'A classic to rank with Orwell . . . I didn't want it to end' CHRISTINA PATTERSON, SUNDAY TIMES
Winner of the 2022 Pulitzer Prize for Nonfiction
A Barack Obama Favourite Book of the Year
Winner of the 2022 Anthony Lukas Book Prize
Winner of the 2022 Gotham Book Prize
Winner of the 2022 Helen Bernstein Book Award for Excellence in Journalism
A New York Times 10 Best Books of 2021
A Time Top Three Books of the Year
An Atlantic Top Five Books of the Year
Finalist in the 2022 Los Angeles Times Book Prizes
'This is non-fiction writing at its best - uncluttered, evocative and well-researched' GARY YOUNGE
'One of the most moving and extraordinary pieces of reportage I've ever read' BEE WILSON
'Simply put, this is a masterpiece' THOMAS HARDING
Based on nearly a decade of reporting, Invisible Child follows eight dramatic years in the life of Dasani Coates, a child with an imagination as soaring as the skyscrapers near her Brooklyn homeless shelter. Born at the turn of a new century, Dasani is named for the bottled water that comes to symbolise Brooklyn's gentrification and the shared aspirations of a divided city. As Dasani moves with her family from shelter to shelter, this story traces the passage of Dasani's ancestors from slavery to the Great Migration north.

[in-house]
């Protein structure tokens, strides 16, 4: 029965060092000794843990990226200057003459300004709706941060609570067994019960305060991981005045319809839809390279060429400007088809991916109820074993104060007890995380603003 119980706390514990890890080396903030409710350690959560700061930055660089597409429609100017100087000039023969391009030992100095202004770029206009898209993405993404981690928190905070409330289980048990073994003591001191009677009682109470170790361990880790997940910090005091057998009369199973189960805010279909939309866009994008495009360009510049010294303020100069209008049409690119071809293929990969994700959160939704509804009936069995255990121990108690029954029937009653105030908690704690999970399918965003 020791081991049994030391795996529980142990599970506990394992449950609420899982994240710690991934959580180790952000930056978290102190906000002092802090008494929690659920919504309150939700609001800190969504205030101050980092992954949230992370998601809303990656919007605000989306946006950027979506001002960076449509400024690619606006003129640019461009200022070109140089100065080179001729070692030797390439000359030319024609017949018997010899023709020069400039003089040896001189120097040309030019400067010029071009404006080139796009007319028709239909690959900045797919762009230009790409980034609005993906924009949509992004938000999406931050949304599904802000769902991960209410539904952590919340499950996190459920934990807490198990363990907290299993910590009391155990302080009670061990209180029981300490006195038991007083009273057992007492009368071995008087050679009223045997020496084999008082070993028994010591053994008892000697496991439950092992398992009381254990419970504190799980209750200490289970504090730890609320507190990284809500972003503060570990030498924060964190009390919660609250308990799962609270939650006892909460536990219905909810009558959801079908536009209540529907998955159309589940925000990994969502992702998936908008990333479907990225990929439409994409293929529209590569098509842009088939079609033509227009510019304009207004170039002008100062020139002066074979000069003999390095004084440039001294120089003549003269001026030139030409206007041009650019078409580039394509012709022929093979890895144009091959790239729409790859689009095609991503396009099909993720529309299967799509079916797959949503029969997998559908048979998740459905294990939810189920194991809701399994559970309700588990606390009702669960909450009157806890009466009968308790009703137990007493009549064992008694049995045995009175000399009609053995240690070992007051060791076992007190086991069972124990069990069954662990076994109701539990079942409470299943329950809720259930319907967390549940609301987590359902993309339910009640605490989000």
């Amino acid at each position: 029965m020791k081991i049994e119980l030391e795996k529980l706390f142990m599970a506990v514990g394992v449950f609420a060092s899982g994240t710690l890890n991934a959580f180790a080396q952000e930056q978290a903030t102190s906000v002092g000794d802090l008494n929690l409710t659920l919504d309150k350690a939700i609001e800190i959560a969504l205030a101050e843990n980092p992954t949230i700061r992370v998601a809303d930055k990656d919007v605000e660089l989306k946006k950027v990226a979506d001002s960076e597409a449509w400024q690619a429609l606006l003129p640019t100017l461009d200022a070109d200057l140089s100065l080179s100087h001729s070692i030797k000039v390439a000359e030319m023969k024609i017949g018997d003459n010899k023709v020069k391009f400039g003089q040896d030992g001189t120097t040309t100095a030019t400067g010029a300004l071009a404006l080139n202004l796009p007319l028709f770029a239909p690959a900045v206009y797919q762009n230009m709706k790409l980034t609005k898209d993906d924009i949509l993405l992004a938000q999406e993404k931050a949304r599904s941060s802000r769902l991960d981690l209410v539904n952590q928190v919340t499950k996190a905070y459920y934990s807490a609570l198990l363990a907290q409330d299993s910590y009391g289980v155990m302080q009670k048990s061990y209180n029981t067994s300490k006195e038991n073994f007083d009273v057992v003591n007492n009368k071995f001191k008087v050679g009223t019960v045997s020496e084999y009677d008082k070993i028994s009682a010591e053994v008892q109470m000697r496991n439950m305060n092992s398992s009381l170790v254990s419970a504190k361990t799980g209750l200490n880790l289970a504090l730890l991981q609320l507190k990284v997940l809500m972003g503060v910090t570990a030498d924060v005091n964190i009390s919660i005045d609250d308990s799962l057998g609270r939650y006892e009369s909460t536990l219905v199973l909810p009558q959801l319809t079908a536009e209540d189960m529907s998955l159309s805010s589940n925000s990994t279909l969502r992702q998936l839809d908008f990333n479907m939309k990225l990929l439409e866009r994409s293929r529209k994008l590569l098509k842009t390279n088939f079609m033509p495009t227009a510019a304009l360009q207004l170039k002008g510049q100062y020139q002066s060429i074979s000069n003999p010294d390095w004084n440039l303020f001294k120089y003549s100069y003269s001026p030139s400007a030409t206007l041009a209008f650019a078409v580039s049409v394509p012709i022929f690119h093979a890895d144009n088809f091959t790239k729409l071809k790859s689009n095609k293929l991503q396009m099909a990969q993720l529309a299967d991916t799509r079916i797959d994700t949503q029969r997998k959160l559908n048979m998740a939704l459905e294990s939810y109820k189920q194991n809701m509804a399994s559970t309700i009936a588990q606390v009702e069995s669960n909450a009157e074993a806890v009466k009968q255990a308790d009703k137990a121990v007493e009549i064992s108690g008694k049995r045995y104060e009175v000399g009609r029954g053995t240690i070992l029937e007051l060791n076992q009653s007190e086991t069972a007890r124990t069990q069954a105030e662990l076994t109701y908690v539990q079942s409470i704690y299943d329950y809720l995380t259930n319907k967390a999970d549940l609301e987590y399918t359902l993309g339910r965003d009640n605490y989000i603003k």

Dasani comes of age as New York City's homeless crisis is exploding. In the shadows of this new Gilded Age, Dasani leads her seven siblings through a thicket of problems: hunger, parental drug addiction, violence, housing instability, segregated schools and the constant monitoring of the child-protection system.
When, at age thirteen, Dasani enrolls at a boarding school in Pennsylvania, her loyalties are tested like never before. Ultimately, she faces an impossible question: What if leaving poverty means abandoning the family you love?
By turns heartbreaking and revelatory, provocative and inspiring, Invisible Child tells an astonishing story about the power of resilience, the importance of family and the cost of inequality.
This is non-fiction writing at its best - uncluttered, evocative and well-researched... This is not a polemic. Elliott bears witness but does not preach; she shows but rarely tells. She does not pretend to be a neutral bystander (how could you immerse yourself in a struggling family for eight years and not root for them?) but does not intrude on her own storytelling. It is not a morality play either. The villains are too elusive and the heroes too flawed for that. This is structural, generational poverty at work in all its gruesome, demeaning inhumanity and punitive, institutional brutality. Gary Younge New Statesmen